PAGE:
Here’s how Community Help works: If your town’s been hit by an earthquake, you can offer support with things like shelter, food, transport, baby and pet supplies, and clothing to people in your area by creating a post with your approximate location.
Hate spammy ICOs and crappy cryptocurrencies?
So do we.
People in need can then look up such offers for help in a categorized feed within Safety Check and then message those users to get in touch. It’s now available for natural and accidental incidents – such as floods or building fires – in the US, Canada, Australia, New Zealand, India and Saudi Arabia.
This builds on Facebook’s previous efforts to assist communities in times of trouble. It launched Safety Check back in 2014 to allow users in places struck by crisis to let their contacts know they’re okay.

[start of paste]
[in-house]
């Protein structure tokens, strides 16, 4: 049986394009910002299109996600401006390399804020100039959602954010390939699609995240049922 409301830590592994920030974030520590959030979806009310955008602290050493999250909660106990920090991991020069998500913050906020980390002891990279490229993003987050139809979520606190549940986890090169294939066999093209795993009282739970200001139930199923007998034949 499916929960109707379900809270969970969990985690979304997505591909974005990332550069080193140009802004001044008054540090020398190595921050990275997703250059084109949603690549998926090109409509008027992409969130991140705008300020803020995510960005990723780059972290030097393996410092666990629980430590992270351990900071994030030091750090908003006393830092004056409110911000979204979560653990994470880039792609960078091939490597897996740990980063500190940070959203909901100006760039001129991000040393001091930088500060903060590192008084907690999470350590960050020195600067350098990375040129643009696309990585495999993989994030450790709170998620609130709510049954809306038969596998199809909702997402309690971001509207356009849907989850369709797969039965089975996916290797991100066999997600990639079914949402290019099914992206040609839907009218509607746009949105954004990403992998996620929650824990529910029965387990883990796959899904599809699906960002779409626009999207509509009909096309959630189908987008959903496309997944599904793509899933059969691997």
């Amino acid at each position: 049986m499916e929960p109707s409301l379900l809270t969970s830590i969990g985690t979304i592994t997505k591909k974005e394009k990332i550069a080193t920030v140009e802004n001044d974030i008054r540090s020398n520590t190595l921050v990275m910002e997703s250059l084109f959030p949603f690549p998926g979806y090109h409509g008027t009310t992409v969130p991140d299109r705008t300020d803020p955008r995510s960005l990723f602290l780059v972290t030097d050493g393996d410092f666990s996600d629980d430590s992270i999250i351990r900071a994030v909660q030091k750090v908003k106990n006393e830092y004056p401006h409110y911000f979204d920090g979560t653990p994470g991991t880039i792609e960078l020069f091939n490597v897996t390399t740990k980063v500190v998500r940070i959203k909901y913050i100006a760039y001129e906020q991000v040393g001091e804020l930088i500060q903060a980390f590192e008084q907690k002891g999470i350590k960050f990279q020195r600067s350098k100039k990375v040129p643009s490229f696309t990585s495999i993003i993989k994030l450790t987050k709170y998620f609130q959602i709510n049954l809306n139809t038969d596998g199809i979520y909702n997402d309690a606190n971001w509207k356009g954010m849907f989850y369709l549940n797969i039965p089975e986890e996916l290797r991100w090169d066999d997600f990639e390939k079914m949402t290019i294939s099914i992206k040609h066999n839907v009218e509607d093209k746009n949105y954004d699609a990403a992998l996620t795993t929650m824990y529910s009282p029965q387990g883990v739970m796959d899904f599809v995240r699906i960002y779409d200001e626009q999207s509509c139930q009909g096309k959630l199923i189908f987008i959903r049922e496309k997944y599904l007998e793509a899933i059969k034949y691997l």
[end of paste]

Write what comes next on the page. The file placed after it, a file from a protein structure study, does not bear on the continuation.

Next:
Last November, it switched from manually turning on Safety Check to allowing users to trigger the feature by posting about the events; Facebook’s system picks up keywords and then verifies the threat with a third-party security firm before enabling a Safety Check in the affected geographic area.
The new Community Help functionality was inspired by people’s use of the #PorteOuverte (‘Open Door’) hashtag to offer shelter in the aftermath of the Paris attacks in November 2015. It began testing the feature last year. and will begin rolling it out more widely after two weeks.